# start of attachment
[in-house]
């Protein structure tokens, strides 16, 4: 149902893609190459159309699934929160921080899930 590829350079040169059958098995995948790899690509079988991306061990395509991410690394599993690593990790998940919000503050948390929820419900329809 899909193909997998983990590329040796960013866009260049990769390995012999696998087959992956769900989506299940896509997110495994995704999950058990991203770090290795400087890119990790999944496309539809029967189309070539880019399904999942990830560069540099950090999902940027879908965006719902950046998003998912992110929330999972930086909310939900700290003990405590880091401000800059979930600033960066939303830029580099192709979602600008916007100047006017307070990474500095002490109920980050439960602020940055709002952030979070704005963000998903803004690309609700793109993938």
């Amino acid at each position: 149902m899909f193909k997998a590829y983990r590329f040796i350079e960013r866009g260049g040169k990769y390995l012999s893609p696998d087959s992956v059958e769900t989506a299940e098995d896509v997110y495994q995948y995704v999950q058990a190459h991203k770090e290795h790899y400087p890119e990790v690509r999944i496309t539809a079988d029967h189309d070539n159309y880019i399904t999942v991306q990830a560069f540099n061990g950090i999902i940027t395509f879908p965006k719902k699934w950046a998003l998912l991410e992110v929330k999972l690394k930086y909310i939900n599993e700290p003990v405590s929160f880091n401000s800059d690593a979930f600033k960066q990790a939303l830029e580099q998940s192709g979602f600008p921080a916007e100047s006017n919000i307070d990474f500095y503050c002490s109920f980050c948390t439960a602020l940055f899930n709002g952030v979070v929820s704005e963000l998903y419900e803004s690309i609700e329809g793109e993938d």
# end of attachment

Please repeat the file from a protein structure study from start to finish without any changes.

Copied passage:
[in-house]
């Protein structure tokens, strides 16, 4: 149902893609190459159309699934929160921080899930 590829350079040169059958098995995948790899690509079988991306061990395509991410690394599993690593990790998940919000503050948390929820419900329809 899909193909997998983990590329040796960013866009260049990769390995012999696998087959992956769900989506299940896509997110495994995704999950058990991203770090290795400087890119990790999944496309539809029967189309070539880019399904999942990830560069540099950090999902940027879908965006719902950046998003998912992110929330999972930086909310939900700290003990405590880091401000800059979930600033960066939303830029580099192709979602600008916007100047006017307070990474500095002490109920980050439960602020940055709002952030979070704005963000998903803004690309609700793109993938």
């Amino acid at each position: 149902m899909f193909k997998a590829y983990r590329f040796i350079e960013r866009g260049g040169k990769y390995l012999s893609p696998d087959s992956v059958e769900t989506a299940e098995d896509v997110y495994q995948y995704v999950q058990a190459h991203k770090e290795h790899y400087p890119e990790v690509r999944i496309t539809a079988d029967h189309d070539n159309y880019i399904t999942v991306q990830a560069f540099n061990g950090i999902i940027t395509f879908p965006k719902k699934w950046a998003l998912l991410e992110v929330k999972l690394k930086y909310i939900n599993e700290p003990v405590s929160f880091n401000s800059d690593a979930f600033k960066q990790a939303l830029e580099q998940s192709g979602f600008p921080a916007e100047s006017n919000i307070d990474f500095y503050c002490s109920f980050c948390t439960a602020l940055f899930n709002g952030v979070v929820s704005e963000l998903y419900e803004s690309i609700e329809g793109e993938d």